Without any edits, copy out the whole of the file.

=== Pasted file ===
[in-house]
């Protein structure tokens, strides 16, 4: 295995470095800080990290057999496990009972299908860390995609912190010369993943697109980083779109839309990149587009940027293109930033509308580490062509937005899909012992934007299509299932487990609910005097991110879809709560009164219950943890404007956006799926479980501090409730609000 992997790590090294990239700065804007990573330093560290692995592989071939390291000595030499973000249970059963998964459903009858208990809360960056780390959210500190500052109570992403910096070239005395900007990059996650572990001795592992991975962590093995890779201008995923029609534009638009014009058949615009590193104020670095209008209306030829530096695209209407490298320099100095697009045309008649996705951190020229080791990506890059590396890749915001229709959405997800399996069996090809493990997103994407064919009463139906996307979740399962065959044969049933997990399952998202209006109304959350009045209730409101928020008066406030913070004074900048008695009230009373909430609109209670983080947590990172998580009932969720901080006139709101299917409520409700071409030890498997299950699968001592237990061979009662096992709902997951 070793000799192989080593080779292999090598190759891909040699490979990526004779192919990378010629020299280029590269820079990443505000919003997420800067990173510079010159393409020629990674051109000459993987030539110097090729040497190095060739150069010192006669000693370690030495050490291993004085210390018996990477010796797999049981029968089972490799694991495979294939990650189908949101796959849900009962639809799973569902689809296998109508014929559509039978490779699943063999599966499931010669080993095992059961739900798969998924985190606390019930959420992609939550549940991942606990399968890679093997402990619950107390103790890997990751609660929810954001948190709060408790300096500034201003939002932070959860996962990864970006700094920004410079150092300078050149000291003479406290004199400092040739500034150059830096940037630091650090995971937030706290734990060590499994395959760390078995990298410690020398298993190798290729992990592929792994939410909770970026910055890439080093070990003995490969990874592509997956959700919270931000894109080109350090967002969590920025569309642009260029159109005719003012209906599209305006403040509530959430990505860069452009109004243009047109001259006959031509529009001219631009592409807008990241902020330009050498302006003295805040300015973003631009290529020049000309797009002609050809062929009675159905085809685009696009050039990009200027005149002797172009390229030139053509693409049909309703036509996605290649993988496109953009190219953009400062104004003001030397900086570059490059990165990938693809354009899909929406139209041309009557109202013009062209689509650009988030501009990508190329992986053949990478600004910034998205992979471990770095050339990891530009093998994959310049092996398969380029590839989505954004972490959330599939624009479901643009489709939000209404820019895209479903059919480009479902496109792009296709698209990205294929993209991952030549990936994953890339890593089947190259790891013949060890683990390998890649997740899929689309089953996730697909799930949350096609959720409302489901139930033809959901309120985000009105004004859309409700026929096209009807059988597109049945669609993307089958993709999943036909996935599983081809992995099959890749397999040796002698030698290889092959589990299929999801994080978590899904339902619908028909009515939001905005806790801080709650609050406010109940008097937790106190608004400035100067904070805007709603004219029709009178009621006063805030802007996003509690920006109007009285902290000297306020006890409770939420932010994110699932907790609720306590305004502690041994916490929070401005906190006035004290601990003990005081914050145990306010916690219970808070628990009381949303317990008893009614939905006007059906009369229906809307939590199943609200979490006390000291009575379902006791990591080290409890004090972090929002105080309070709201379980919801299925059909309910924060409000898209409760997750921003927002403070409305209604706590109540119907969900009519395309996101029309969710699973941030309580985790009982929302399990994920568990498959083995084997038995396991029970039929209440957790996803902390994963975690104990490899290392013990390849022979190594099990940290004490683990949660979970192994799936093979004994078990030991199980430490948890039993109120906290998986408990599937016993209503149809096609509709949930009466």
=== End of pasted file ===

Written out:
[in-house]
């Protein structure tokens, strides 16, 4: 295995470095800080990290057999496990009972299908860390995609912190010369993943697109980083779109839309990149587009940027293109930033509308580490062509937005899909012992934007299509299932487990609910005097991110879809709560009164219950943890404007956006799926479980501090409730609000 992997790590090294990239700065804007990573330093560290692995592989071939390291000595030499973000249970059963998964459903009858208990809360960056780390959210500190500052109570992403910096070239005395900007990059996650572990001795592992991975962590093995890779201008995923029609534009638009014009058949615009590193104020670095209008209306030829530096695209209407490298320099100095697009045309008649996705951190020229080791990506890059590396890749915001229709959405997800399996069996090809493990997103994407064919009463139906996307979740399962065959044969049933997990399952998202209006109304959350009045209730409101928020008066406030913070004074900048008695009230009373909430609109209670983080947590990172998580009932969720901080006139709101299917409520409700071409030890498997299950699968001592237990061979009662096992709902997951 070793000799192989080593080779292999090598190759891909040699490979990526004779192919990378010629020299280029590269820079990443505000919003997420800067990173510079010159393409020629990674051109000459993987030539110097090729040497190095060739150069010192006669000693370690030495050490291993004085210390018996990477010796797999049981029968089972490799694991495979294939990650189908949101796959849900009962639809799973569902689809296998109508014929559509039978490779699943063999599966499931010669080993095992059961739900798969998924985190606390019930959420992609939550549940991942606990399968890679093997402990619950107390103790890997990751609660929810954001948190709060408790300096500034201003939002932070959860996962990864970006700094920004410079150092300078050149000291003479406290004199400092040739500034150059830096940037630091650090995971937030706290734990060590499994395959760390078995990298410690020398298993190798290729992990592929792994939410909770970026910055890439080093070990003995490969990874592509997956959700919270931000894109080109350090967002969590920025569309642009260029159109005719003012209906599209305006403040509530959430990505860069452009109004243009047109001259006959031509529009001219631009592409807008990241902020330009050498302006003295805040300015973003631009290529020049000309797009002609050809062929009675159905085809685009696009050039990009200027005149002797172009390229030139053509693409049909309703036509996605290649993988496109953009190219953009400062104004003001030397900086570059490059990165990938693809354009899909929406139209041309009557109202013009062209689509650009988030501009990508190329992986053949990478600004910034998205992979471990770095050339990891530009093998994959310049092996398969380029590839989505954004972490959330599939624009479901643009489709939000209404820019895209479903059919480009479902496109792009296709698209990205294929993209991952030549990936994953890339890593089947190259790891013949060890683990390998890649997740899929689309089953996730697909799930949350096609959720409302489901139930033809959901309120985000009105004004859309409700026929096209009807059988597109049945669609993307089958993709999943036909996935599983081809992995099959890749397999040796002698030698290889092959589990299929999801994080978590899904339902619908028909009515939001905005806790801080709650609050406010109940008097937790106190608004400035100067904070805007709603004219029709009178009621006063805030802007996003509690920006109007009285902290000297306020006890409770939420932010994110699932907790609720306590305004502690041994916490929070401005906190006035004290601990003990005081914050145990306010916690219970808070628990009381949303317990008893009614939905006007059906009369229906809307939590199943609200979490006390000291009575379902006791990591080290409890004090972090929002105080309070709201379980919801299925059909309910924060409000898209409760997750921003927002403070409305209604706590109540119907969900009519395309996101029309969710699973941030309580985790009982929302399990994920568990498959083995084997038995396991029970039929209440957790996803902390994963975690104990490899290392013990390849022979190594099990940290004490683990949660979970192994799936093979004994078990030991199980430490948890039993109120906290998986408990599937016993209503149809096609509709949930009466």